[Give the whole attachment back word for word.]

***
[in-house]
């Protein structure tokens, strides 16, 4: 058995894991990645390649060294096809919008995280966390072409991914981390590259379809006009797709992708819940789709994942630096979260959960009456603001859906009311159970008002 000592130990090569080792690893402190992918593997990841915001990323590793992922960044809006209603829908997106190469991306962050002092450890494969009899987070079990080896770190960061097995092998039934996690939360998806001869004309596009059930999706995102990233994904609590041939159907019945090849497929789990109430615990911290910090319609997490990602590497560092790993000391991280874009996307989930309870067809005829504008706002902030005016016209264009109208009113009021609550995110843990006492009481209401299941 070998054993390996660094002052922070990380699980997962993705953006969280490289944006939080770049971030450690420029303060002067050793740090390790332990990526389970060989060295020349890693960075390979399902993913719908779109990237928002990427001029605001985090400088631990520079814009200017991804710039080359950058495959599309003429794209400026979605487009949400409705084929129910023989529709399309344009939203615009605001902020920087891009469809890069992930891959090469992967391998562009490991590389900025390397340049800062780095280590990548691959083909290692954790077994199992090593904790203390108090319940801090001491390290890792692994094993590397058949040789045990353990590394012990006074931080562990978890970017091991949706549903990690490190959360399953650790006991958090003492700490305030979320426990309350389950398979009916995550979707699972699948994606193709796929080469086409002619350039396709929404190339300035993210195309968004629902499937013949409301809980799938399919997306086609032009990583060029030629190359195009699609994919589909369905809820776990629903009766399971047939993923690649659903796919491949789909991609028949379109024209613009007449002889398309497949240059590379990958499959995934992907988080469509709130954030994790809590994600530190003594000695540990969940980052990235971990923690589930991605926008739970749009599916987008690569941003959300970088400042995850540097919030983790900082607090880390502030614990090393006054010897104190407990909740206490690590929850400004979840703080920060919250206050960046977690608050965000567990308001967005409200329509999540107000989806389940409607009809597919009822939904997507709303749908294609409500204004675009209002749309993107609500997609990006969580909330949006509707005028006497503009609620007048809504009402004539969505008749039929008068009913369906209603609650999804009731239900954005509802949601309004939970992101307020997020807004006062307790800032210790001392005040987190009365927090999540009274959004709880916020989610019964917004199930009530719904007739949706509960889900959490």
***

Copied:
[in-house]
């Protein structure tokens, strides 16, 4: 058995894991990645390649060294096809919008995280966390072409991914981390590259379809006009797709992708819940789709994942630096979260959960009456603001859906009311159970008002 000592130990090569080792690893402190992918593997990841915001990323590793992922960044809006209603829908997106190469991306962050002092450890494969009899987070079990080896770190960061097995092998039934996690939360998806001869004309596009059930999706995102990233994904609590041939159907019945090849497929789990109430615990911290910090319609997490990602590497560092790993000391991280874009996307989930309870067809005829504008706002902030005016016209264009109208009113009021609550995110843990006492009481209401299941 070998054993390996660094002052922070990380699980997962993705953006969280490289944006939080770049971030450690420029303060002067050793740090390790332990990526389970060989060295020349890693960075390979399902993913719908779109990237928002990427001029605001985090400088631990520079814009200017991804710039080359950058495959599309003429794209400026979605487009949400409705084929129910023989529709399309344009939203615009605001902020920087891009469809890069992930891959090469992967391998562009490991590389900025390397340049800062780095280590990548691959083909290692954790077994199992090593904790203390108090319940801090001491390290890792692994094993590397058949040789045990353990590394012990006074931080562990978890970017091991949706549903990690490190959360399953650790006991958090003492700490305030979320426990309350389950398979009916995550979707699972699948994606193709796929080469086409002619350039396709929404190339300035993210195309968004629902499937013949409301809980799938399919997306086609032009990583060029030629190359195009699609994919589909369905809820776990629903009766399971047939993923690649659903796919491949789909991609028949379109024209613009007449002889398309497949240059590379990958499959995934992907988080469509709130954030994790809590994600530190003594000695540990969940980052990235971990923690589930991605926008739970749009599916987008690569941003959300970088400042995850540097919030983790900082607090880390502030614990090393006054010897104190407990909740206490690590929850400004979840703080920060919250206050960046977690608050965000567990308001967005409200329509999540107000989806389940409607009809597919009822939904997507709303749908294609409500204004675009209002749309993107609500997609990006969580909330949006509707005028006497503009609620007048809504009402004539969505008749039929008068009913369906209603609650999804009731239900954005509802949601309004939970992101307020997020807004006062307790800032210790001392005040987190009365927090999540009274959004709880916020989610019964917004199930009530719904007739949706509960889900959490």